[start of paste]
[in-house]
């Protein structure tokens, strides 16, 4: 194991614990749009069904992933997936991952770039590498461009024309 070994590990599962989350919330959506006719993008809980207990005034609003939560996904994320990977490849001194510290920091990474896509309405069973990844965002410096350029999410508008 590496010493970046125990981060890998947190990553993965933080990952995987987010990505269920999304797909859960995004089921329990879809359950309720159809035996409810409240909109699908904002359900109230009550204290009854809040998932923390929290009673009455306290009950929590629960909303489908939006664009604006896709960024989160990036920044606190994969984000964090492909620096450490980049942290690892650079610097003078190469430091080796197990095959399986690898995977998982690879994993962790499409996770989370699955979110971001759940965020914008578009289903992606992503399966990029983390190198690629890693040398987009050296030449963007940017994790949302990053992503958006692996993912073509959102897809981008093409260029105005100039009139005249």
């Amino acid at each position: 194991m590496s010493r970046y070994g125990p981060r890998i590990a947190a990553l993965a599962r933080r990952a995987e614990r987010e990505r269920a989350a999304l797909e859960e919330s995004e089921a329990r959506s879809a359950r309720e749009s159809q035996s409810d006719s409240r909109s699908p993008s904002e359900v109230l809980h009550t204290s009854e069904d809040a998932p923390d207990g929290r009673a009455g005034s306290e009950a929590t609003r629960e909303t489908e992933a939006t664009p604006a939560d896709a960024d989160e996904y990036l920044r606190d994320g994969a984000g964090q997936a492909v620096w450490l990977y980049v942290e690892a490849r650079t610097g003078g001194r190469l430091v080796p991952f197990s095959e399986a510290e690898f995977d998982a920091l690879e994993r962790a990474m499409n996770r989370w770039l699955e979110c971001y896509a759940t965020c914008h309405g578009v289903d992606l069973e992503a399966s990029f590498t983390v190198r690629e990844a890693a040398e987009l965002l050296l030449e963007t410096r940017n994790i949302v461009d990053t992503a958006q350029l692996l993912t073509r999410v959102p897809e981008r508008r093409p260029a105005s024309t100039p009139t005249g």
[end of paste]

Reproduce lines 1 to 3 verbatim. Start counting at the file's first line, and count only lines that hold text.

[in-house]
């Protein structure tokens, strides 16, 4: 194991614990749009069904992933997936991952770039590498461009024309 070994590990599962989350919330959506006719993008809980207990005034609003939560996904994320990977490849001194510290920091990474896509309405069973990844965002410096350029999410508008 590496010493970046125990981060890998947190990553993965933080990952995987987010990505269920999304797909859960995004089921329990879809359950309720159809035996409810409240909109699908904002359900109230009550204290009854809040998932923390929290009673009455306290009950929590629960909303489908939006664009604006896709960024989160990036920044606190994969984000964090492909620096450490980049942290690892650079610097003078190469430091080796197990095959399986690898995977998982690879994993962790499409996770989370699955979110971001759940965020914008578009289903992606992503399966990029983390190198690629890693040398987009050296030449963007940017994790949302990053992503958006692996993912073509959102897809981008093409260029105005100039009139005249």
């Amino acid at each position: 194991m590496s010493r970046y070994g125990p981060r890998i590990a947190a990553l993965a599962r933080r990952a995987e614990r987010e990505r269920a989350a999304l797909e859960e919330s995004e089921a329990r959506s879809a359950r309720e749009s159809q035996s409810d006719s409240r909109s699908p993008s904002e359900v109230l809980h009550t204290s009854e069904d809040a998932p923390d207990g929290r009673a009455g005034s306290e009950a929590t609003r629960e909303t489908e992933a939006t664009p604006a939560d896709a960024d989160e996904y990036l920044r606190d994320g994969a984000g964090q997936a492909v620096w450490l990977y980049v942290e690892a490849r650079t610097g003078g001194r190469l430091v080796p991952f197990s095959e399986a510290e690898f995977d998982a920091l690879e994993r962790a990474m499409n996770r989370w770039l699955e979110c971001y896509a759940t965020c914008h309405g578009v289903d992606l069973e992503a399966s990029f590498t983390v190198r690629e990844a890693a040398e987009l965002l050296l030449e963007t410096r940017n994790i949302v461009d990053t992503a958006q350029l692996l993912t073509r999410v959102p897809e981008r508008r093409p260029a105005s024309t100039p009139t005249g």